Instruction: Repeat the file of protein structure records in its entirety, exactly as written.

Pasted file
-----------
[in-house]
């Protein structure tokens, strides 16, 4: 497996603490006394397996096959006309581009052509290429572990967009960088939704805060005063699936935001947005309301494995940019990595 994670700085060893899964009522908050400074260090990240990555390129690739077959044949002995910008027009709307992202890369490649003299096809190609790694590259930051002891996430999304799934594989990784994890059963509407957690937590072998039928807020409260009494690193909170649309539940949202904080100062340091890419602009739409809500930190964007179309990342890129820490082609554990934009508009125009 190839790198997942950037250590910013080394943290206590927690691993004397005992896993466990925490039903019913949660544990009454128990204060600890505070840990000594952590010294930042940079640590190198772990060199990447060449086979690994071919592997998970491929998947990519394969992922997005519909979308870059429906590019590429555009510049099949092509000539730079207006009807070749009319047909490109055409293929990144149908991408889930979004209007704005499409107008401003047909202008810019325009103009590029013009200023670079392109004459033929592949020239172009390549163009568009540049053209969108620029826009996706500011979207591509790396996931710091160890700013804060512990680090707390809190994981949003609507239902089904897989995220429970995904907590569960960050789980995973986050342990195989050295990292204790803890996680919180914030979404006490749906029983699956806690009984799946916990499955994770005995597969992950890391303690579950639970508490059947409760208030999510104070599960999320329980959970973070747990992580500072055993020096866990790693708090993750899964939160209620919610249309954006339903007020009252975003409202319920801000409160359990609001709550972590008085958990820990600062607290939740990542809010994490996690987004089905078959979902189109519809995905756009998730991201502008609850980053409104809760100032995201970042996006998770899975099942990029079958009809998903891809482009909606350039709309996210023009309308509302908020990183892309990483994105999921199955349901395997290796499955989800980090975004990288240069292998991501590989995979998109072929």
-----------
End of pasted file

[in-house]
């Protein structure tokens, strides 16, 4: 497996603490006394397996096959006309581009052509290429572990967009960088939704805060005063699936935001947005309301494995940019990595 994670700085060893899964009522908050400074260090990240990555390129690739077959044949002995910008027009709307992202890369490649003299096809190609790694590259930051002891996430999304799934594989990784994890059963509407957690937590072998039928807020409260009494690193909170649309539940949202904080100062340091890419602009739409809500930190964007179309990342890129820490082609554990934009508009125009 190839790198997942950037250590910013080394943290206590927690691993004397005992896993466990925490039903019913949660544990009454128990204060600890505070840990000594952590010294930042940079640590190198772990060199990447060449086979690994071919592997998970491929998947990519394969992922997005519909979308870059429906590019590429555009510049099949092509000539730079207006009807070749009319047909490109055409293929990144149908991408889930979004209007704005499409107008401003047909202008810019325009103009590029013009200023670079392109004459033929592949020239172009390549163009568009540049053209969108620029826009996706500011979207591509790396996931710091160890700013804060512990680090707390809190994981949003609507239902089904897989995220429970995904907590569960960050789980995973986050342990195989050295990292204790803890996680919180914030979404006490749906029983699956806690009984799946916990499955994770005995597969992950890391303690579950639970508490059947409760208030999510104070599960999320329980959970973070747990992580500072055993020096866990790693708090993750899964939160209620919610249309954006339903007020009252975003409202319920801000409160359990609001709550972590008085958990820990600062607290939740990542809010994490996690987004089905078959979902189109519809995905756009998730991201502008609850980053409104809760100032995201970042996006998770899975099942990029079958009809998903891809482009909606350039709309996210023009309308509302908020990183892309990483994105999921199955349901395997290796499955989800980090975004990288240069292998991501590989995979998109072929």